FEEDING TUBES: by Peter WestmoreNews Weekly
Pope condemns 'euthanasia by omission'
, April 24, 2004
In a blunt and uncompromising statement, Pope John Paul II has condemned the removal of feeding tubes from patients in a persistent vegetative state, calling it "genuine euthanasia by omission".
The issues of removing feeding tubes has sparked several court battles in Australia, the United States and elsewhere.
In a highly publicised case in Tampa, Florida, the husband of a severely brain-damaged woman, Terri Schiavo, has been seeking to have his wife's feeding tube removed so that she can die.
However, the Pope has argued that providing food and water to such patients should be considered as "morally obligatory".March conference
The Pope was speaking on March 20 to a Vatican conference on the ethical dilemmas of dealing with incapacitated patients. The conference was organised by the International Federation of Catholic Medical Associations and the Pontifical Academy for Life, a Vatican advisory body.
He asserted: "A man, even if he is gravely ill or limited in the exercise of his higher functions, is and always will be a man; he will never become a 'vegetable' or an 'animal'...
"The sick person, in a vegetative state, awaiting recovery or his natural end, still has the right to basic health care and to the prevention of complications related to his confinement to bed.
"He also has the right to appropriate rehabilitative care and to be monitored for clinical signs of eventual recovery."
The Pope acknowledged that, statistically speaking, the recovery of patients is increasingly more difficult as the condition of vegetative state is prolonged over time.
However, he said: "We must neither forget nor underestimate that there are well-documented cases of at least partial recovery, even after many years. We can thus state that medical science, up till now, is still unable to predict with certainty who, among patients in this condition, will recover and who will not."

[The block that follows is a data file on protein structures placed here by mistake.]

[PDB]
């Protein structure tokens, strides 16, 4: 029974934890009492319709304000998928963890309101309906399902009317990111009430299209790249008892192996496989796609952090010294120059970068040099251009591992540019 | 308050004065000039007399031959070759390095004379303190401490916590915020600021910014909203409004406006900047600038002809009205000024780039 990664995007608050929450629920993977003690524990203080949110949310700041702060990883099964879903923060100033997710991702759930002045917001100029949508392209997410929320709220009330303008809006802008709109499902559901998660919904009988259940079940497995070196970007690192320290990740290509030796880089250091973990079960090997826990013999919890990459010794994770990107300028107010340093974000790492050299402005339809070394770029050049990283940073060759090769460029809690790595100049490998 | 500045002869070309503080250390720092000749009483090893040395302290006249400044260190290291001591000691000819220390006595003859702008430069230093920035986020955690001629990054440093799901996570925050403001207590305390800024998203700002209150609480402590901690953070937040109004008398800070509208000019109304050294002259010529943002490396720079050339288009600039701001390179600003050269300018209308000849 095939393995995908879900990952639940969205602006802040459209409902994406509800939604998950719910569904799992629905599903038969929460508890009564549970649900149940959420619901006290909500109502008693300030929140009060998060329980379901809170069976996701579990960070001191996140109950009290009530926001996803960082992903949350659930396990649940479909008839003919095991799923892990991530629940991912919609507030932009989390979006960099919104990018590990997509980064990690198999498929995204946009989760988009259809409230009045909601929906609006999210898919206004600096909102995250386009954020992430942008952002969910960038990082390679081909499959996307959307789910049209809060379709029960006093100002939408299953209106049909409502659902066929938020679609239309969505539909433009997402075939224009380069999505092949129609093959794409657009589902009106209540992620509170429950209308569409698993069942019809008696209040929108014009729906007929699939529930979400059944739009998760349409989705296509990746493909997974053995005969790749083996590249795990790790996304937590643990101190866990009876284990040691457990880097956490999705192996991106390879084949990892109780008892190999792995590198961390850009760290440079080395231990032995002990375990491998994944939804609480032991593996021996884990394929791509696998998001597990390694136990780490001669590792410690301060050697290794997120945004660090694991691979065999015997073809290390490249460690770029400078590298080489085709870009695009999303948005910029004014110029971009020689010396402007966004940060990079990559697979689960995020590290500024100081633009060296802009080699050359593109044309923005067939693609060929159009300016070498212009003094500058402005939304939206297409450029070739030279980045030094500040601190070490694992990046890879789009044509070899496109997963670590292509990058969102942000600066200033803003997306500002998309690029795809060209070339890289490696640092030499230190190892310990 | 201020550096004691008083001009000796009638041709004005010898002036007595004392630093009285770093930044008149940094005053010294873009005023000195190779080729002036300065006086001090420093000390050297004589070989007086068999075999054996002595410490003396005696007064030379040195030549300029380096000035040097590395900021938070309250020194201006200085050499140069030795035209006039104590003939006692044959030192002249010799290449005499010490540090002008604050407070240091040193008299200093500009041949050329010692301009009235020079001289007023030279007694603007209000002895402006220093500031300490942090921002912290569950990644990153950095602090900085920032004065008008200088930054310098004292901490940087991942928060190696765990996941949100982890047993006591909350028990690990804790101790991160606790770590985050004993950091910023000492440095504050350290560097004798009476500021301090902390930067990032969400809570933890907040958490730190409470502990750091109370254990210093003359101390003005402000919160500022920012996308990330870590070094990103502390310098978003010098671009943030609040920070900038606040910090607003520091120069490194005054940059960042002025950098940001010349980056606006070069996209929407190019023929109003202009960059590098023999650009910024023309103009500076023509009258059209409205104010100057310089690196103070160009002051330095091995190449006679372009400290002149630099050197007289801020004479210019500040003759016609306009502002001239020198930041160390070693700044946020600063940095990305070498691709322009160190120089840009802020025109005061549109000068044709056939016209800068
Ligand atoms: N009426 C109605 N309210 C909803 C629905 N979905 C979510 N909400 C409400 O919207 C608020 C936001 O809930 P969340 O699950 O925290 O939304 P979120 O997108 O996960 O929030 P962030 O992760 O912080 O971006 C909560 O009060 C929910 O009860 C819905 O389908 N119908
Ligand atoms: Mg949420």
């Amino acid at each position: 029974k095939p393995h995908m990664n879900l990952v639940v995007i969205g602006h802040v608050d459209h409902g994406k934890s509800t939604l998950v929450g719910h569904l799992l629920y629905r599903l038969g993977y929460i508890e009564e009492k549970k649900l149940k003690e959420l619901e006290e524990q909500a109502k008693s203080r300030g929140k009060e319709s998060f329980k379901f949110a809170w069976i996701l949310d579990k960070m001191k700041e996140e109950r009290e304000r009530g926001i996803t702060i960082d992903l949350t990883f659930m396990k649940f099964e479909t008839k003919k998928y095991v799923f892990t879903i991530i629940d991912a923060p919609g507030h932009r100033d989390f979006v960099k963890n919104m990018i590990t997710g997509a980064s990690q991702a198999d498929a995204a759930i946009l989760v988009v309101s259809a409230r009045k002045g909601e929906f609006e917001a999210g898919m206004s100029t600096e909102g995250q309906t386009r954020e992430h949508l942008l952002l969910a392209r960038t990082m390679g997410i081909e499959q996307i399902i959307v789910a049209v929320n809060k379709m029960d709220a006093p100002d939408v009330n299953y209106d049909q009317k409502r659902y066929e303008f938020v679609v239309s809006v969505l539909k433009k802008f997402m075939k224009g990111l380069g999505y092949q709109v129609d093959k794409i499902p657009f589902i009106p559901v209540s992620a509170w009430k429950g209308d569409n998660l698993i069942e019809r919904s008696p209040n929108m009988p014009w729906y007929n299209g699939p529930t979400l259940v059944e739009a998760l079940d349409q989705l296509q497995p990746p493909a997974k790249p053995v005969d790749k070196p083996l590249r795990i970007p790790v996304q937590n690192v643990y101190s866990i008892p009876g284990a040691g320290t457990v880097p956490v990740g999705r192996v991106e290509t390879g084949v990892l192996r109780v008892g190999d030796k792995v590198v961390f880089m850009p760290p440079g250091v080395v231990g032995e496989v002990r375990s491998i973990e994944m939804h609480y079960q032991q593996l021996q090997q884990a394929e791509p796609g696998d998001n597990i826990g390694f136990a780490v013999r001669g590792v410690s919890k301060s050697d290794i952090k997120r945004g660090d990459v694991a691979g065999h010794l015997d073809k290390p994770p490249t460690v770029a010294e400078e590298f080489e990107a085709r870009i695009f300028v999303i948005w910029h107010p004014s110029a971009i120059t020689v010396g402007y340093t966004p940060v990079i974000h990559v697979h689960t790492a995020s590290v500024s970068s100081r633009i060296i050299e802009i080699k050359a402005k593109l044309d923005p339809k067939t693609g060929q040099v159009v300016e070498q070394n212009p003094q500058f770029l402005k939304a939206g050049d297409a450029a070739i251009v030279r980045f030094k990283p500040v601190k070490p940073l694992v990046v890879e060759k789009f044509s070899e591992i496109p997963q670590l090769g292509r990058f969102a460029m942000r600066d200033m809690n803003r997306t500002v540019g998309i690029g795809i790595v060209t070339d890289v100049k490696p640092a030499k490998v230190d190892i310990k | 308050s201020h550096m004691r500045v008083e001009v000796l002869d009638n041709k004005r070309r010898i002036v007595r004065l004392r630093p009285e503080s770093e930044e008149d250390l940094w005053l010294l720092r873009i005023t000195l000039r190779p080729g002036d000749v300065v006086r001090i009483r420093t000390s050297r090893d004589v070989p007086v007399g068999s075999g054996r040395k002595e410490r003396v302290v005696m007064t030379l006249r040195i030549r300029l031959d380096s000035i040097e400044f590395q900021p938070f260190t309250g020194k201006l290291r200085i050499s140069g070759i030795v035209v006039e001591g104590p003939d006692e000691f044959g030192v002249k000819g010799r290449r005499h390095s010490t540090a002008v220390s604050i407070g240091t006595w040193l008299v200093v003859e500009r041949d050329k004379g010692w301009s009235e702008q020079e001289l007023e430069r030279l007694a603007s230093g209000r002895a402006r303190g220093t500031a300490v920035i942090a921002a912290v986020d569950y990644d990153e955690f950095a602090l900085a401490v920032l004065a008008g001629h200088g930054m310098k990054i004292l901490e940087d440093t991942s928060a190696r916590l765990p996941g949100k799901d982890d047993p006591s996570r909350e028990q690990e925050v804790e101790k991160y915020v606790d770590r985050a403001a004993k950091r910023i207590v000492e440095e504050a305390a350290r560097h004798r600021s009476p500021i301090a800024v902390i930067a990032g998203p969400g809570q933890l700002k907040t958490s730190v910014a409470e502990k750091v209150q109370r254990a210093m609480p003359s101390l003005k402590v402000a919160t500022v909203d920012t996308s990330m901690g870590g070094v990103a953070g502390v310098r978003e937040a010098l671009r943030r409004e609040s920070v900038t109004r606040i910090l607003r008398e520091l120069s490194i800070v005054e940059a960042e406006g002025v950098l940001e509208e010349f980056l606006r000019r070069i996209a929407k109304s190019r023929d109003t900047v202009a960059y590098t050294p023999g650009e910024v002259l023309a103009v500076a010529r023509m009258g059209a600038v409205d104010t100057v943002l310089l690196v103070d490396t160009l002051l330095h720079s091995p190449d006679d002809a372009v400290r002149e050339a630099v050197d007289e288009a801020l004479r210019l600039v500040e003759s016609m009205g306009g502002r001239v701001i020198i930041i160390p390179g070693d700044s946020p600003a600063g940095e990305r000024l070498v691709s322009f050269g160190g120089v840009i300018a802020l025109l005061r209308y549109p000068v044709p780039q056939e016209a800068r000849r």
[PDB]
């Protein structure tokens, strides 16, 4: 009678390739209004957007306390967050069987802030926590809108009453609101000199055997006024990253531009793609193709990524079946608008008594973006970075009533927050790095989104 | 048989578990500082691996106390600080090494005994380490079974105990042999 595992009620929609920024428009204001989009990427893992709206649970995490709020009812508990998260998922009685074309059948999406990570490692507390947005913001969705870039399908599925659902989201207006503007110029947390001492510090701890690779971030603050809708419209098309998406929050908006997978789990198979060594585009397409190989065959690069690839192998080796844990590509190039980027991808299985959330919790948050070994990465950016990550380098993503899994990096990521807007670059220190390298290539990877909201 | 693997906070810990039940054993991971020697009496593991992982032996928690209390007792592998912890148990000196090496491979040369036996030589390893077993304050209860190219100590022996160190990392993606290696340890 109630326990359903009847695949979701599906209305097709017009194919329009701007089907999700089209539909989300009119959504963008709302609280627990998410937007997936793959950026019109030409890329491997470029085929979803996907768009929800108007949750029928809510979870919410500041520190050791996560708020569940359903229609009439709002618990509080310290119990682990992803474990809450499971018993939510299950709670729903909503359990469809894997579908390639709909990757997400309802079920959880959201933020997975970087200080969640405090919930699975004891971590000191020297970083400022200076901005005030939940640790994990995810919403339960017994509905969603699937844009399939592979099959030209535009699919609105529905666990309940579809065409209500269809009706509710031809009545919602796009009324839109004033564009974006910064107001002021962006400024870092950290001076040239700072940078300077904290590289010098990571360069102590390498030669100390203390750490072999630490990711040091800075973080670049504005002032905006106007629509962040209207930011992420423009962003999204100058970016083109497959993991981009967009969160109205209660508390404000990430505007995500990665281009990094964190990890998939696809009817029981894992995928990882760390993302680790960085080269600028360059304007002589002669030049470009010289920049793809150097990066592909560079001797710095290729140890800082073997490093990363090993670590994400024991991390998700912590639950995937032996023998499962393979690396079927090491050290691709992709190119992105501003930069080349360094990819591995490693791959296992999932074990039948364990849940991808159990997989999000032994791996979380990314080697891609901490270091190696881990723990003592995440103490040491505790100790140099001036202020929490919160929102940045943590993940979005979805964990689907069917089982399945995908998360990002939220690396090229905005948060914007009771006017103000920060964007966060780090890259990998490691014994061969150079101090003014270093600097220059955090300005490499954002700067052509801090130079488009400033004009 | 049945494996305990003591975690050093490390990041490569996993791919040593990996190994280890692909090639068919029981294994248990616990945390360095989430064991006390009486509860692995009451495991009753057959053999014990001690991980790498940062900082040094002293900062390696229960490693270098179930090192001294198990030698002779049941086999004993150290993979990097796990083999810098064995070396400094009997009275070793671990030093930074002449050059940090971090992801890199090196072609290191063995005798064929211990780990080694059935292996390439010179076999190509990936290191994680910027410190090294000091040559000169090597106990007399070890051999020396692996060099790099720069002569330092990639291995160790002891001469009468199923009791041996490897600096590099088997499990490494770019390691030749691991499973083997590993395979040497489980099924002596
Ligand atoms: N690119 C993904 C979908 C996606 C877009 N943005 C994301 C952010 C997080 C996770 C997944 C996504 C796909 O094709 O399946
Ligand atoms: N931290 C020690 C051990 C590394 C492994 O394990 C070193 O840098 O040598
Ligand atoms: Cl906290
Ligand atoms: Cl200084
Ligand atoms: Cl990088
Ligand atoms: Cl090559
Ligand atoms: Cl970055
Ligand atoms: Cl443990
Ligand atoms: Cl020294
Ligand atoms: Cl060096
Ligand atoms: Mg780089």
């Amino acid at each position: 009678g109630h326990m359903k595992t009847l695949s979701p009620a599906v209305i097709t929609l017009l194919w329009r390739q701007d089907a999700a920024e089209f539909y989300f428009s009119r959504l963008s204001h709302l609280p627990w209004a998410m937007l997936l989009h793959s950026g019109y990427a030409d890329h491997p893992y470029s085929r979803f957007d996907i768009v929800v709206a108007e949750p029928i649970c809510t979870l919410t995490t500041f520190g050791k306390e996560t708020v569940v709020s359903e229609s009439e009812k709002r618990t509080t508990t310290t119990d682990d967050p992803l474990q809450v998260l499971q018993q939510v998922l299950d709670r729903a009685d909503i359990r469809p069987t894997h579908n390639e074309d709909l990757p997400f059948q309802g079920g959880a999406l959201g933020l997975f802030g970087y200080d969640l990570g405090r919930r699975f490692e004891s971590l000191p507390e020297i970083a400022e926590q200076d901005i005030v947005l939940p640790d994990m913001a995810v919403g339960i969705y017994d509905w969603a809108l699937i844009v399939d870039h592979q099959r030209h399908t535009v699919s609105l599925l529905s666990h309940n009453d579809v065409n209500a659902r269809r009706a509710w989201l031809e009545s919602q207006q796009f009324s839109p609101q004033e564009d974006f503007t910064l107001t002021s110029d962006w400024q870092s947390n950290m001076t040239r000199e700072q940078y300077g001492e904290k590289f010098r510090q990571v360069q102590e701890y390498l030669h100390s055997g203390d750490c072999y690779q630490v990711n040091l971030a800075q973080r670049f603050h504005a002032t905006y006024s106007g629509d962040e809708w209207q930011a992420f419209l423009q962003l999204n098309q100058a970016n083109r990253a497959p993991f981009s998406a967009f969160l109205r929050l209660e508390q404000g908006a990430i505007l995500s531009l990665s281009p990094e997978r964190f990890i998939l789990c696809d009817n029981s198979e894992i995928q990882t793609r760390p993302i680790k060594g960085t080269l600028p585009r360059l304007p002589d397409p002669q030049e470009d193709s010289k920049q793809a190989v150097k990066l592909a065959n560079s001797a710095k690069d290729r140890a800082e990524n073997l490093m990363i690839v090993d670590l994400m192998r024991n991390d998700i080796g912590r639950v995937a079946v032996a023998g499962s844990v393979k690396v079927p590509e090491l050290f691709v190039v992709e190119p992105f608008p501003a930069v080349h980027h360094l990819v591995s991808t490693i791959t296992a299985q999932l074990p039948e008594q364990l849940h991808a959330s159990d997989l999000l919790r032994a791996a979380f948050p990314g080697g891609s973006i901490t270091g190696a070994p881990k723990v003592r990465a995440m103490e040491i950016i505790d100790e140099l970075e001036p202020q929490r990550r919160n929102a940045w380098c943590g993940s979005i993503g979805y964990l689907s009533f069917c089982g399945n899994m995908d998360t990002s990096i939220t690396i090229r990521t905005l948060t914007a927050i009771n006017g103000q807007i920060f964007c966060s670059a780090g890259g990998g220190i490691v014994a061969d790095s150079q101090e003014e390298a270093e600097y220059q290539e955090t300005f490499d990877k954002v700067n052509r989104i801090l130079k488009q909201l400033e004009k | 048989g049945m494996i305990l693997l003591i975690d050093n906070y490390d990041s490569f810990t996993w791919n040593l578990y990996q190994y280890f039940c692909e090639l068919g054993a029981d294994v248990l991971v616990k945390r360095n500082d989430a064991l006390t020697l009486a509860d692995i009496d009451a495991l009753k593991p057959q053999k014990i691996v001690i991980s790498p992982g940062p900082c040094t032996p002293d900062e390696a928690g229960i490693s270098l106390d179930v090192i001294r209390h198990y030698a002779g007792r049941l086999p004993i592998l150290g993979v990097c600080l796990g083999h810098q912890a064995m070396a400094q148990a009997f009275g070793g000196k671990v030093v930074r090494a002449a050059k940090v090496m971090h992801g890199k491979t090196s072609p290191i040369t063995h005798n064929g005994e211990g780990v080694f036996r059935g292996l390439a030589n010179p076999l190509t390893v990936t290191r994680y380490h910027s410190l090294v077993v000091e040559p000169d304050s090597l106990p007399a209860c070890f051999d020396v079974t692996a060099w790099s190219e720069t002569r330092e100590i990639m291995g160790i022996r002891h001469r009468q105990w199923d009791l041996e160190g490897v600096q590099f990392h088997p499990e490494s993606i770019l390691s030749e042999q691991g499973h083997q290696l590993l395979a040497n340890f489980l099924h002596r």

Since no one knows when a patient in a vegetative state might awaken, "the evaluation of the probability, founded on diminishing hope of recovery after the vegetative state has lasted for more than a year, cannot ethically justify the abandonment or interruption of minimal care for the patient, including food and water", he said.
"Death by starvation or thirst is, in fact, the only possible outcome as a result of their withdrawal. In this sense it ends up becoming, if done knowingly and deliberately, genuine euthanasia by omission."
Similarly, he also rejected "quality of life" arguments as justifications for letting incapacitated patients die of hunger or thirst.
Considerations about "quality of life", he warned, are often dictated by psychological, social and economic pressures. But these could not take precedence over "the value of the fundamental good which we are trying to protect, that of human life."
Basing decisions regarding a person's life on someone else's evaluation of its quality, he asserted, was liable to undermine human dignity "by introducing into social relations a discriminatory and eugenic principle."
Even the term "vegetative", the Pope warned, risked demeaning the value and personal dignity of incapacitated patients.
He said: "This term, even when confined to the clinical context, is certainly not the most felicitous when applied to human beings."
John Paul has consistently opposed euthanasia, which the Vatican defines as "an action or omission which, by its very nature and intention, brings about death to end pain".
Such an act, says the Pope, is always "a serious violation of the law of God, since it is the deliberate and morally unacceptable killing of a human person."
In his comments to the Vatican conference, he said that the families of incapacitated patients "cannot be left alone with their heavy human, psychological and financial burden"
Society, he said, must allot sufficient resources, not only to seek cures, but also to give financial support and home assistance for families when patients were moved back home.
Proper care for these patients and their families, the Pope stressed, entailed doctors, medical staff and volunteers assuring the families concerned that they were "there as allies in this struggle with them".
"The participation of volunteers," he said, "represents a basic support to enable the family to break out of its isolation and to help it to realise that it is a precious and not a forsaken part of the social fabric."